The colors are fantastic. Using a limited palette like this makes it much easier to figure out how to mix the colors you need. Does it need to be cooler? Add black. Lighter? Add white. Warmer? Decide if it has more red or yellow tint and adjust accordingly.
I expect I will continue to use the Zorn palette for portraits for a while since it is so perfect! I can always add other colors as accents later The great thing about this palette to me is that it limits the amount of “color” you can use and it makes you focus more on your values. I need to say that again for the painters out there…
” The great thing about this palette to me is that it limits the amount of “color” you can use and it makes you focus more on your values. “
If you want to be a good if not great painter, pay attention to your values. Values are everything. More than one famous painter has stated that if you have to get one thing or the other correct, make sure it is value rather than color. Color can’t fix the problem. If the value is correct, the eye will see what it needs to in order to make the painting work.
This task threw me for days. I doubted myself. I doubted that I could do it. I wouldn’t even start for the fear. Isn’t that silly? Now I think it is, but then, well, I guess I just wasn’t thinking. I was feeling and I let it get the better of me for a while.
We had to choose an image to work from in class and to do a self-portrait looking in a mirror. Here’s what I came up with:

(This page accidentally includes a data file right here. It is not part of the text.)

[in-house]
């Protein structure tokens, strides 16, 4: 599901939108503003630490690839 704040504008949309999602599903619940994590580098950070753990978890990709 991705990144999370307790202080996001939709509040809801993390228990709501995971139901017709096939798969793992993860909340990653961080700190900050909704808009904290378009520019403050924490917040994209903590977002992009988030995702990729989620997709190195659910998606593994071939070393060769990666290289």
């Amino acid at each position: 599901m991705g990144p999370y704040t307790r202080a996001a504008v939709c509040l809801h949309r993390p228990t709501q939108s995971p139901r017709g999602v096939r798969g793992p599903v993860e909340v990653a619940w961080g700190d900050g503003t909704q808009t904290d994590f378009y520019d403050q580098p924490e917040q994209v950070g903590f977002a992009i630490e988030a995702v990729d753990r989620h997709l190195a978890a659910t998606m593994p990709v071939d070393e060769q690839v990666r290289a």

I’ll tell you right now, glasses are a bear. I’ll remember that for the future! I don’t know who this gentleman is, I just loved the picture.
It took me a while to find a pose of myself that I was comfortable with. I’ll admit it, I’m vain.
The first step is the drawing, and then stepping away to come back and find any errors that have to be corrected before the drawing is “fixed” to the canvas. There are a couple of ways to do this. The first is to spray the drawing with a fixative such as Krylon Workable Fixatif. I prefer the next method. Rose showed us that you can also fix a drawing by painting over it with thinned paint and wiping some of it off. This leaves your painting tinted with an undertone, which can be very helpful if it is one of the skin tone colors. From there, you can wipe-out highlights (as long as you do it before the paint dries) and that gives you the start of your painting. Here’s an example of that on my self-portrait.
Here is the start of my other painting. Drawing is in place and I’m starting with color. I wasn’t happy with where this was going, so I went in a different direction, putting in a basic background first. That allowed me to better judge my colors. Then I started putting in some of the darks and the whole thing began to make better sense.
My next post will be about the Zorn palette, which is all I’m using to do these portraits. This is a combination of Titanium White, Ivory Black, Yellow Ocre, and Cadmium Red.
When you are aiming for realism or an accurate rendering of your subject, there are many ways to check the proportions in your drawing. Here’s a list of the ones I know (and I am sure that I’ve left out a few):
Stand back and compare the subject to your drawing. The greater distance will make many errors visible quickly.
Take a picture with your phone for comparison. Seeing a miniature version of your work usually makes things stand out.
Look at your work in a mirror. Using a mirror converts your subject to shapes instead of things and it is easier to spot discrepancies.